Many homeowners get outraged when strangers park on their private driveways.
Often it can be a local delivery driver dropping off a parcel but sometimes a car parked in the wrong spot can result in people not being able to leave their homes for hours.
People may assume because the drive is on your property no one else can park on it, however, there is a legal loophole means the act can go unpunished.
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Which poses the question, what can actually be done if homeowners want to get rid of unwanted parkers?
The car experts at StressFreeCarRental.com (SFCR) have taken a deep dive into the loophole surrounding if someone else was to park on your drive.
Many of us would call the authorities to report this unknown car now taking up your space on your own drive.
But local authorities do not have the power to remove vehicles that are parked on private properties without permission, reportsWalesOnline.
Even if you think law enforcement could help there is very little chance of this happening as the council can not dictate or control access to private property.
However, all is not lost if you are facing a difficult situation and cannot access your drive, local authorities can become involved if a car is parked on a public road blocking a driveway as the drive is committing a parking offence and they will be likely fined for this.
Another condition in which could be helped is if the homeowner suspects the vehicle has been abandoned, their local council will be required to move the car despite if it is on private or public land.
However, if the car has a valid and up to date, MOT, tax and insurance and is not in a position to cause danger to anyone, the council would again be powerless.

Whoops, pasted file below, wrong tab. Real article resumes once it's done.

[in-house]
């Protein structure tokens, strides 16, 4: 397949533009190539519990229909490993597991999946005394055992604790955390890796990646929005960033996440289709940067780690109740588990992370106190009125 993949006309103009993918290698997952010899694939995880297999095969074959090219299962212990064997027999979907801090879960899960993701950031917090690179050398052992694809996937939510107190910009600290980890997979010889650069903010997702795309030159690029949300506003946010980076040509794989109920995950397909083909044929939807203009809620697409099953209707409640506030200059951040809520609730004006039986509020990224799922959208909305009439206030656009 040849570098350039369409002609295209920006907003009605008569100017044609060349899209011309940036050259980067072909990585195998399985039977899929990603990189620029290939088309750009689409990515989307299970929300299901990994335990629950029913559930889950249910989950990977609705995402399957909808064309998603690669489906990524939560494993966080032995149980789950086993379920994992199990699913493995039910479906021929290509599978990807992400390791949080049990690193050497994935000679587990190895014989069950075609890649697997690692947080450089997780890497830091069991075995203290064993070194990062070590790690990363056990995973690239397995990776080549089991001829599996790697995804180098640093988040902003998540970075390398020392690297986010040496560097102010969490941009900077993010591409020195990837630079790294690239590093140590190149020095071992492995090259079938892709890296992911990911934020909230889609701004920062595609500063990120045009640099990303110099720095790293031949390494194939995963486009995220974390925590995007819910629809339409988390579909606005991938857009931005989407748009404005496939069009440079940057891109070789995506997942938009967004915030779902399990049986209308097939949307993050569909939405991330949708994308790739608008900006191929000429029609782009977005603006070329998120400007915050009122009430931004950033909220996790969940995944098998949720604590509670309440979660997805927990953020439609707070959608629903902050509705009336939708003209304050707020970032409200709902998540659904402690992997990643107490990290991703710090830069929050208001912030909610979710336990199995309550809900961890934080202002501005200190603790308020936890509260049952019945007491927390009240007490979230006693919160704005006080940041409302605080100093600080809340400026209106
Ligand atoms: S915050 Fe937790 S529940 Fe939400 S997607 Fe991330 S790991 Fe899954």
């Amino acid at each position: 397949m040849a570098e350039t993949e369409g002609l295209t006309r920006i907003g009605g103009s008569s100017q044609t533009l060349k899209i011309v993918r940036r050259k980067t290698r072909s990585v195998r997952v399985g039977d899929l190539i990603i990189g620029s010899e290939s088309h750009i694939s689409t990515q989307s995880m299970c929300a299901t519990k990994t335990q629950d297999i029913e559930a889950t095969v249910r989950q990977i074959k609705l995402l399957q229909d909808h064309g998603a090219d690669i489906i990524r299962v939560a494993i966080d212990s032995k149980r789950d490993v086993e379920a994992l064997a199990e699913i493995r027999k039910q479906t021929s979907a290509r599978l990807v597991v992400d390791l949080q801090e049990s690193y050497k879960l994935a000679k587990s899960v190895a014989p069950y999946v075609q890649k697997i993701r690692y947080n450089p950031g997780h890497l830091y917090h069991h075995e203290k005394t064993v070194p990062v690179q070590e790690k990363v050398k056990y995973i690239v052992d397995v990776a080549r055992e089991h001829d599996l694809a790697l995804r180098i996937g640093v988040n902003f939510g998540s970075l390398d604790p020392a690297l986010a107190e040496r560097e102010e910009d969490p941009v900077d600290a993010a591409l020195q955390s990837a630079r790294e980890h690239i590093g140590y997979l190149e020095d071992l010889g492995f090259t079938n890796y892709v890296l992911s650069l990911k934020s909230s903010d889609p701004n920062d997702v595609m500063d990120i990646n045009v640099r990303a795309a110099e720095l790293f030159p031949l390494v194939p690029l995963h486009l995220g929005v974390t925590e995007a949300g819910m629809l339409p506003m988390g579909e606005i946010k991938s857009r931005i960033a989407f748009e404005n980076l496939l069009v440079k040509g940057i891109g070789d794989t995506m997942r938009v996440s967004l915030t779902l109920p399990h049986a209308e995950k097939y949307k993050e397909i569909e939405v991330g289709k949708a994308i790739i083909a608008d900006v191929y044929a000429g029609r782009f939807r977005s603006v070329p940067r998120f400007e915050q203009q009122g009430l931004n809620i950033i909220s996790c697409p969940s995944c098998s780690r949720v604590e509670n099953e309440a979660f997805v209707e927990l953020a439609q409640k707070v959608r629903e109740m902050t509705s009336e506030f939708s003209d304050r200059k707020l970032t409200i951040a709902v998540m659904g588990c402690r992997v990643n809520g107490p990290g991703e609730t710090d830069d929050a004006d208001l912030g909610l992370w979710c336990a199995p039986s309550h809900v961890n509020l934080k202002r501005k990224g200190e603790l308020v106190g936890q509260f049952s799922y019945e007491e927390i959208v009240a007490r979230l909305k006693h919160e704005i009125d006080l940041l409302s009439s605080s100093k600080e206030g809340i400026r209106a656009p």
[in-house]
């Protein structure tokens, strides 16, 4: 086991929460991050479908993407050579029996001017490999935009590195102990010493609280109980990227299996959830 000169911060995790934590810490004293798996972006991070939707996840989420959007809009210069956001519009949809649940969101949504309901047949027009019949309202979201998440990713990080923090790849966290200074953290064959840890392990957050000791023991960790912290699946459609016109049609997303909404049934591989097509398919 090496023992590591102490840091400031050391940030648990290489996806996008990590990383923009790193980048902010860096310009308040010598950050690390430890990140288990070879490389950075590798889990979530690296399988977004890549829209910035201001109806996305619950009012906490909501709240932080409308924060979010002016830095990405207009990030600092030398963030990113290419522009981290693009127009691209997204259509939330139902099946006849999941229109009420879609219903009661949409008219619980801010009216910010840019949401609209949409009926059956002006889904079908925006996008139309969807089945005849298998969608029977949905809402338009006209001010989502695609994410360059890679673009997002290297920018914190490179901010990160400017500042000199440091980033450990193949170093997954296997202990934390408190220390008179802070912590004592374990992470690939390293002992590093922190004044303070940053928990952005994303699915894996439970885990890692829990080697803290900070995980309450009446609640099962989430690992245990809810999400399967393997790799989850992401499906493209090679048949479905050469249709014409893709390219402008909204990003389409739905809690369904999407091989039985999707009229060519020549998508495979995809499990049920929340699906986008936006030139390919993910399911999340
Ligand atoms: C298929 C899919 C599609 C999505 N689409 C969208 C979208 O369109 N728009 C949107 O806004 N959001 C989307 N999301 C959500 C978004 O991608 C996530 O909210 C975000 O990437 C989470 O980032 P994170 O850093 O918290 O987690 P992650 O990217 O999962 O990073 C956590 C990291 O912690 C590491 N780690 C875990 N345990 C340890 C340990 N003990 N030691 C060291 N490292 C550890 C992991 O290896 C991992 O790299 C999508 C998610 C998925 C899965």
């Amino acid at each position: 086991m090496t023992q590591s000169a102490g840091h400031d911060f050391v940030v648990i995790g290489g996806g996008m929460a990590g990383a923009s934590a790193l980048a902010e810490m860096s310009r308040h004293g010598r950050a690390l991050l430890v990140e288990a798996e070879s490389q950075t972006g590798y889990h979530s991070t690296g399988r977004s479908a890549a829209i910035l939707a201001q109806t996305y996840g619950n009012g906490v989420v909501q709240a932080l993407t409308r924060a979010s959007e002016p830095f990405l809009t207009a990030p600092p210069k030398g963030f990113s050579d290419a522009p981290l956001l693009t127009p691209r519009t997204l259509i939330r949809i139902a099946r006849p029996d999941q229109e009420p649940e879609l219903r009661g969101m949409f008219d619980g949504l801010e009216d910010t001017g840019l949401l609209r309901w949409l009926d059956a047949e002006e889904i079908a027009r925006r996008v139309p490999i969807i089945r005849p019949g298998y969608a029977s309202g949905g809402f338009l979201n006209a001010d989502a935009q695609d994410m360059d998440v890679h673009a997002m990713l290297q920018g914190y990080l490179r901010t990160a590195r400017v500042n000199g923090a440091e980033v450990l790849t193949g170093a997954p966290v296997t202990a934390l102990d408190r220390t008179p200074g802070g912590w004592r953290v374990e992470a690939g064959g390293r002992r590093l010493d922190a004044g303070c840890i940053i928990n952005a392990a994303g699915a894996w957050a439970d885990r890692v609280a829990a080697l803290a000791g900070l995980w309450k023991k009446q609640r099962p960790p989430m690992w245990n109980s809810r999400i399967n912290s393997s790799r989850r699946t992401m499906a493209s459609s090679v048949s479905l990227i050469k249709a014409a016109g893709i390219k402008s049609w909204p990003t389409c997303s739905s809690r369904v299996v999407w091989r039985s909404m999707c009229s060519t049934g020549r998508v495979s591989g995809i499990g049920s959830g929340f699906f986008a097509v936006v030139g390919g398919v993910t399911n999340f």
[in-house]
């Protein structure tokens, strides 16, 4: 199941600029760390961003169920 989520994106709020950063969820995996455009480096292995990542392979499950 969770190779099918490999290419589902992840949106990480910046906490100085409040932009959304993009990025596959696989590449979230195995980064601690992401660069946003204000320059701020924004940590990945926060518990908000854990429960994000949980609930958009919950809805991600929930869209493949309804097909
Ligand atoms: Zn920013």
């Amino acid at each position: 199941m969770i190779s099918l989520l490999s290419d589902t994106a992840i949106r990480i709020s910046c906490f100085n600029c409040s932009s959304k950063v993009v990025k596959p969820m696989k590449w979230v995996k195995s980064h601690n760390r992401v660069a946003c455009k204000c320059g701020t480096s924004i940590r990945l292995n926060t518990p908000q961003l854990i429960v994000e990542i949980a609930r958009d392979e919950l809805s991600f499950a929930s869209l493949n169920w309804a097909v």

A spokesman for SFCR said: "Unfortunately, many homeowners stuck with someone else parked on their driveway are turned away from local authorities and councils as they have no authority to remove vehicles from private properties.
"Although this act can very often go unpunished, there are some things irritated homeowners can do to help avoid this problem happening to them again."
There is no criminal law against a stranger parking on a driveway without the homeowner’s consent, however, a driveway is part of private property so therefore by driving on it the motorist would be trespassing.
Trespassing is identified as a civil offence rather than a criminal offence, therefore the police do not have the right or power to make an arrest.
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The only way courts would have jurisdiction to remove the car from the driveway would be if the homeowner decided to pursue a civil case for trespassing.
To do this the homeowners would need a solicitor to obtain the civil court’s permission to find out the legal owner of the unknown vehicle, the court would then need to make an order to have the vehicle removed.
Alternatively, the affected party could pursue a legal claim for nuisance behaviour. The driver would need to be interfering the with use and enjoyment of the property to proceed with this cause of action.
Homeowners should also be aware that pursuing legal action through courts can be a long and potentially costly process if they do not have legal expenses insurance.
Those wanting to catch the driver of the unwanted vehicle on their drive through a civil manner can park their car behind the vehicle of the perpetrator.
Homeowners are advised to stay calm and not let the situation escalate. They certainly should not try to take the law into their own hands as this can result in them committing criminal offences themselves.
If people do not want to take this action or previously failed, installing a fence around the driveway could help give the homeowners the reassurance that no one is able to park outside their property when their vehicle is not on the driveway.
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